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Kingston was a great distribution center for the Irish who left Coollattin. They went to Camden East, Belleville, Tweed, Centreville, to all those towns and areas in Lennox and Addington and surrounding Kingston. It’s very rich. Probably a lot richer than we realize.”

Through his research, Lee estimates close to 10,000 Irish from the south of County Wicklow ended up in the Kingston region.

Jenkins said that he and Lee estimate more than 200,000 descendants can trace their ancestry to the Irish who settled the 401 corridor, spreading out from their start in Quebec and then Kingston.

“It’s an enormous number, and 99 per cent of them have no idea about this story,” Jenkins said. “They have no idea where they’re from.”

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Data gathered during Statistics Canada’s 2021 Census shows that more than 25 per cent of Kingston residents claim Irish ancestry.

“Shoeboxes” explores the histories of families with surnames such as Cassidy, Kelly, Doyle, Byrne, Kenny, Foster, Dunn, Hutton, McGrath, James, Tomkins and more.

Lee said that the Coollattin immigrants showed their immense resilience, leaving a farming life where they’d never seen a town or the sea, boarding ships for a harrowing six-week journey, coming to Canada, clearing forests to build their homes.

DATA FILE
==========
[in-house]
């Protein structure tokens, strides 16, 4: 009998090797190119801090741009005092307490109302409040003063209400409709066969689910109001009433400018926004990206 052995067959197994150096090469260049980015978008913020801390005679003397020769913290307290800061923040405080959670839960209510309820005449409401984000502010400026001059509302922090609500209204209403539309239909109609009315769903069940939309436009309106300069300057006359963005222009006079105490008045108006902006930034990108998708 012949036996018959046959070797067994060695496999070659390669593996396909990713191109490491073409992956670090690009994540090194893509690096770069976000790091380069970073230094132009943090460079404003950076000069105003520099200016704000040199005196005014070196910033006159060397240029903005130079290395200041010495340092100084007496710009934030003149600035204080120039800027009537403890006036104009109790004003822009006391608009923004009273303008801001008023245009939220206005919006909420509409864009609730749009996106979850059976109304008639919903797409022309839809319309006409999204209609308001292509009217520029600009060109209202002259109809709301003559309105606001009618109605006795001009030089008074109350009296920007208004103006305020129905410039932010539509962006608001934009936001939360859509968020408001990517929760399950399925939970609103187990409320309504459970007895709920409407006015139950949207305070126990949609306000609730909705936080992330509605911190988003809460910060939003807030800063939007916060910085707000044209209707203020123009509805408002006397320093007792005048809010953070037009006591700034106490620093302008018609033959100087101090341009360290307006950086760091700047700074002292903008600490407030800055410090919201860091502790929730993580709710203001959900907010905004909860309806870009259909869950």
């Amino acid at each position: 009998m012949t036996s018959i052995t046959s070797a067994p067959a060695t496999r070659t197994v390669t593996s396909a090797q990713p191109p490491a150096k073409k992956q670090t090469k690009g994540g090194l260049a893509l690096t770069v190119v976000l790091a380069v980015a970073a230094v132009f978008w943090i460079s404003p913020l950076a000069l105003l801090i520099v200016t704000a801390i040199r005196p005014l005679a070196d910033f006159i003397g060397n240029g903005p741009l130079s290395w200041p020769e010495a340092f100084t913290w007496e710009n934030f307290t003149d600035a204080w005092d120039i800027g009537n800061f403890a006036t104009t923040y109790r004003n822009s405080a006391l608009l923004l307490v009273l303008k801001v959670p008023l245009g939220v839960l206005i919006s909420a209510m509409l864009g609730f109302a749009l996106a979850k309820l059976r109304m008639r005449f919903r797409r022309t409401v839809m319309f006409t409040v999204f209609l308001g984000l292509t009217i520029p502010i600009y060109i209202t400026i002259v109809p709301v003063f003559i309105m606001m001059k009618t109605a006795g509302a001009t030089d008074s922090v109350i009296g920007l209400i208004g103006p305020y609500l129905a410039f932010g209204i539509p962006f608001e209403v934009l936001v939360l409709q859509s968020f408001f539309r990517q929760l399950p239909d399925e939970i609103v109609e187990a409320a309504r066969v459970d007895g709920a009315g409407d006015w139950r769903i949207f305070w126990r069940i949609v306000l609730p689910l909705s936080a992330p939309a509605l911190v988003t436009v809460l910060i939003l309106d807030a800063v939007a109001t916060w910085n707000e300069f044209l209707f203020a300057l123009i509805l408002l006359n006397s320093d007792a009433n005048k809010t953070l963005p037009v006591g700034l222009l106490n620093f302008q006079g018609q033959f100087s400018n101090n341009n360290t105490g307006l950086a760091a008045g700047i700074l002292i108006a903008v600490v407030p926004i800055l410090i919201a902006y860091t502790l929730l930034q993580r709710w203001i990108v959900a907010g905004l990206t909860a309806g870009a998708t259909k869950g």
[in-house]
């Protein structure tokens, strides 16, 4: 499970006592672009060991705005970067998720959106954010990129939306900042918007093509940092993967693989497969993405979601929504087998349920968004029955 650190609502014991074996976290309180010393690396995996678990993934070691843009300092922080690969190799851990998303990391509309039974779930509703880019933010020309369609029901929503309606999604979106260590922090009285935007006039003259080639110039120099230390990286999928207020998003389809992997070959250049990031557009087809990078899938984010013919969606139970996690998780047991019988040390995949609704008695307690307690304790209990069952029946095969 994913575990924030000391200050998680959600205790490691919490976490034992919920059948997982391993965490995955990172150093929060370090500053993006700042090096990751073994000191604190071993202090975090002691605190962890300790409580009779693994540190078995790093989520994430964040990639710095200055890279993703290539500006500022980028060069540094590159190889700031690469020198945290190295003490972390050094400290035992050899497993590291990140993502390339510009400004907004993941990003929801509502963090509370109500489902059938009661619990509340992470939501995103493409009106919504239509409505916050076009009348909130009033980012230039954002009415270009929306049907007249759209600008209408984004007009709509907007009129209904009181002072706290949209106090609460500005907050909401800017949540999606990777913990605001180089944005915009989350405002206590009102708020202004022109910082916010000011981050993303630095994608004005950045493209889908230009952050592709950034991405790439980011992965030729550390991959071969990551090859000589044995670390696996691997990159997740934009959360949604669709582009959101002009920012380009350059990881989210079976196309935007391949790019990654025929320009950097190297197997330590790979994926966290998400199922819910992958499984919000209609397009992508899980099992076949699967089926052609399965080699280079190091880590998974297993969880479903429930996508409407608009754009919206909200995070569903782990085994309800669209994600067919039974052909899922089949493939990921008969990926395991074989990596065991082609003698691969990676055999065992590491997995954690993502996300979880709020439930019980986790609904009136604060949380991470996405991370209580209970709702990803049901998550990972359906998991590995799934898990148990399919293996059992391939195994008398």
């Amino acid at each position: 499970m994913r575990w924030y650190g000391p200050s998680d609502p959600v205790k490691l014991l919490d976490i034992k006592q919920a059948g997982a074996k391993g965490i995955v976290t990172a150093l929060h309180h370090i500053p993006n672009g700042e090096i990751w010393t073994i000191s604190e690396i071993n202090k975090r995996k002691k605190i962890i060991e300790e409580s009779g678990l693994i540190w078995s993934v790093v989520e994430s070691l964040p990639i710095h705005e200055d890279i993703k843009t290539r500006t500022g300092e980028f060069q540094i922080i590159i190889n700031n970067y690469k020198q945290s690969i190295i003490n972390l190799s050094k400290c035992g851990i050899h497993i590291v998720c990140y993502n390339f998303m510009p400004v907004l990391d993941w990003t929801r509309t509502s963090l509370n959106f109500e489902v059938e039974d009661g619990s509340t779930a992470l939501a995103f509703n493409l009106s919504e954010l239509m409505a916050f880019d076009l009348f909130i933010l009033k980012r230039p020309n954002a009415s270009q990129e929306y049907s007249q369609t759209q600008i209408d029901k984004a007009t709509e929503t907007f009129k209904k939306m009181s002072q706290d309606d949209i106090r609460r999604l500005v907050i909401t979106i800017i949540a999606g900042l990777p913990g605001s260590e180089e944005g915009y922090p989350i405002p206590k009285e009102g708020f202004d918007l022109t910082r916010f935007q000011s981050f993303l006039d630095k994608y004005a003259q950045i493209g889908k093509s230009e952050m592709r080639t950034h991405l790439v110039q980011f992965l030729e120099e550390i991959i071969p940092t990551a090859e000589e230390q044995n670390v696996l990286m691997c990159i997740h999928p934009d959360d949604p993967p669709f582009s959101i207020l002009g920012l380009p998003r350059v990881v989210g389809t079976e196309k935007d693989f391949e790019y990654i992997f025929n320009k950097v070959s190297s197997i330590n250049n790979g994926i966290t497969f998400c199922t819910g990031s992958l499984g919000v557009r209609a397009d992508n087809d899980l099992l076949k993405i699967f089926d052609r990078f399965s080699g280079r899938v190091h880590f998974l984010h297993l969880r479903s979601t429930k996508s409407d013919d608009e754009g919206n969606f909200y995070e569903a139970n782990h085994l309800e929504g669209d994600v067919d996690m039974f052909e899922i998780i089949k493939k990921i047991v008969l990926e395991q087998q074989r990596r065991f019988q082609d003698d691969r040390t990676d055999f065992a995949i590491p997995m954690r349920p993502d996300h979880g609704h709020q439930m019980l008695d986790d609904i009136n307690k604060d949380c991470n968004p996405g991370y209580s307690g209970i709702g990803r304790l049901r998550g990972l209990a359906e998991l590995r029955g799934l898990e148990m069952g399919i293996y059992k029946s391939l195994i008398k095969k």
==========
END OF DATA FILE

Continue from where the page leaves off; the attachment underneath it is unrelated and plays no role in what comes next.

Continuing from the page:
“It’s a major story of human endeavor,” Lee said.

Coollattin immigrants, many of whom were literate, which was unusual, not only became farmers and laborers, but also played big roles in Canadian politics.

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“So many of the families we’re talking about … became so prominent in Canadian society and politics and the economy of the country, building up the young country,” Lee said.

“It was quite exceptional in the story of Canada.”

Lee and Jenkins started touring “Shoeboxes” on Thursday in Toronto and will continue during the days before and after St. Louis. Patrick’s Day, a time when “everyone thinks they’re Irish,” Jenkins pointed out.

“More than 1,000 people across 10 cities in Ontario have registered to attend stops along the book tour,” he said. “People are coming to find out where they’re from.”

The authors will be in Kingston on March 20, 21 and 22. Extra dates have been added so that everyone interested in discovering their family history has a chance to meet Jenkins and the Lees and discuss their roots.

“It’s really powerful for these families to find out where they’re from… most people take for granted that they don’t know,” Jenkins said. In reality, they can find out. At least these 500 families can find out.”

For more information, or to register to attend an event during the book tour, visit www.shoeboxesbook.com.